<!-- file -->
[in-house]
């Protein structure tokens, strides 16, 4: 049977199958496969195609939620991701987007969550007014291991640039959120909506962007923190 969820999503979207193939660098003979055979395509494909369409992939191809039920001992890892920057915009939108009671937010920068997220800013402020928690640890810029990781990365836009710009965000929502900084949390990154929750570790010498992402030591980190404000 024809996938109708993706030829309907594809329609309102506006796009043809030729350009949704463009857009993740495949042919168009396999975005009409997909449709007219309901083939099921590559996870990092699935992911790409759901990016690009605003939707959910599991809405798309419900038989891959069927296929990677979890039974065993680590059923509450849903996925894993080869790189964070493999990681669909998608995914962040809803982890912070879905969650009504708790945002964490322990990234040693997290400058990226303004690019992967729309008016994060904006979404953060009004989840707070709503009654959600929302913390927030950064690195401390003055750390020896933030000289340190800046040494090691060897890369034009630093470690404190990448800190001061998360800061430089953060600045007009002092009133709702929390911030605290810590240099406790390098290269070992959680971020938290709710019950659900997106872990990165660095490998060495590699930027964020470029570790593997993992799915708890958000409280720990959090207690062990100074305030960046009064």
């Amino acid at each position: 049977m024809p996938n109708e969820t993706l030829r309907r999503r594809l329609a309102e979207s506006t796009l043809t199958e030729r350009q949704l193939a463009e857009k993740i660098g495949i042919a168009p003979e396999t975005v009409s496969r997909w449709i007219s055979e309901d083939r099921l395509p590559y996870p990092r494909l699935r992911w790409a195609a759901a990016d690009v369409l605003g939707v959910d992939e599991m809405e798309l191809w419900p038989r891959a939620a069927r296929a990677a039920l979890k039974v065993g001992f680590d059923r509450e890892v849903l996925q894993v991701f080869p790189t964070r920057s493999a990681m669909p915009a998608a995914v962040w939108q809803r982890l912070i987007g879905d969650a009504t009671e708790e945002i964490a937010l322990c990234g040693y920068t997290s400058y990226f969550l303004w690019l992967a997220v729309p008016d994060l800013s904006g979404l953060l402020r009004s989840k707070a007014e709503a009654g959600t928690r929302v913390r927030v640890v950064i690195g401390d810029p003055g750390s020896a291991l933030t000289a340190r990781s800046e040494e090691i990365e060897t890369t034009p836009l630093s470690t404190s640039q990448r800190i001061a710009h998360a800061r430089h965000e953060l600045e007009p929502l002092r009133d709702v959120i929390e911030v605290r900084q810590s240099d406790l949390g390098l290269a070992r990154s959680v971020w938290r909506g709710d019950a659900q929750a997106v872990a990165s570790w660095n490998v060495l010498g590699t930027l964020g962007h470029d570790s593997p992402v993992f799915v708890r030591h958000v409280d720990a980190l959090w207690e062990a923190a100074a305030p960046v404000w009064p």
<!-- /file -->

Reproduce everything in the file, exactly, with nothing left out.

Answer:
[in-house]
């Protein structure tokens, strides 16, 4: 049977199958496969195609939620991701987007969550007014291991640039959120909506962007923190 969820999503979207193939660098003979055979395509494909369409992939191809039920001992890892920057915009939108009671937010920068997220800013402020928690640890810029990781990365836009710009965000929502900084949390990154929750570790010498992402030591980190404000 024809996938109708993706030829309907594809329609309102506006796009043809030729350009949704463009857009993740495949042919168009396999975005009409997909449709007219309901083939099921590559996870990092699935992911790409759901990016690009605003939707959910599991809405798309419900038989891959069927296929990677979890039974065993680590059923509450849903996925894993080869790189964070493999990681669909998608995914962040809803982890912070879905969650009504708790945002964490322990990234040693997290400058990226303004690019992967729309008016994060904006979404953060009004989840707070709503009654959600929302913390927030950064690195401390003055750390020896933030000289340190800046040494090691060897890369034009630093470690404190990448800190001061998360800061430089953060600045007009002092009133709702929390911030605290810590240099406790390098290269070992959680971020938290709710019950659900997106872990990165660095490998060495590699930027964020470029570790593997993992799915708890958000409280720990959090207690062990100074305030960046009064």
């Amino acid at each position: 049977m024809p996938n109708e969820t993706l030829r309907r999503r594809l329609a309102e979207s506006t796009l043809t199958e030729r350009q949704l193939a463009e857009k993740i660098g495949i042919a168009p003979e396999t975005v009409s496969r997909w449709i007219s055979e309901d083939r099921l395509p590559y996870p990092r494909l699935r992911w790409a195609a759901a990016d690009v369409l605003g939707v959910d992939e599991m809405e798309l191809w419900p038989r891959a939620a069927r296929a990677a039920l979890k039974v065993g001992f680590d059923r509450e890892v849903l996925q894993v991701f080869p790189t964070r920057s493999a990681m669909p915009a998608a995914v962040w939108q809803r982890l912070i987007g879905d969650a009504t009671e708790e945002i964490a937010l322990c990234g040693y920068t997290s400058y990226f969550l303004w690019l992967a997220v729309p008016d994060l800013s904006g979404l953060l402020r009004s989840k707070a007014e709503a009654g959600t928690r929302v913390r927030v640890v950064i690195g401390d810029p003055g750390s020896a291991l933030t000289a340190r990781s800046e040494e090691i990365e060897t890369t034009p836009l630093s470690t404190s640039q990448r800190i001061a710009h998360a800061r430089h965000e953060l600045e007009p929502l002092r009133d709702v959120i929390e911030v605290r900084q810590s240099d406790l949390g390098l290269a070992r990154s959680v971020w938290r909506g709710d019950a659900q929750a997106v872990a990165s570790w660095n490998v060495l010498g590699t930027l964020g962007h470029d570790s593997p992402v993992f799915v708890r030591h958000v409280d720990a980190l959090w207690e062990a923190a100074a305030p960046v404000w009064p």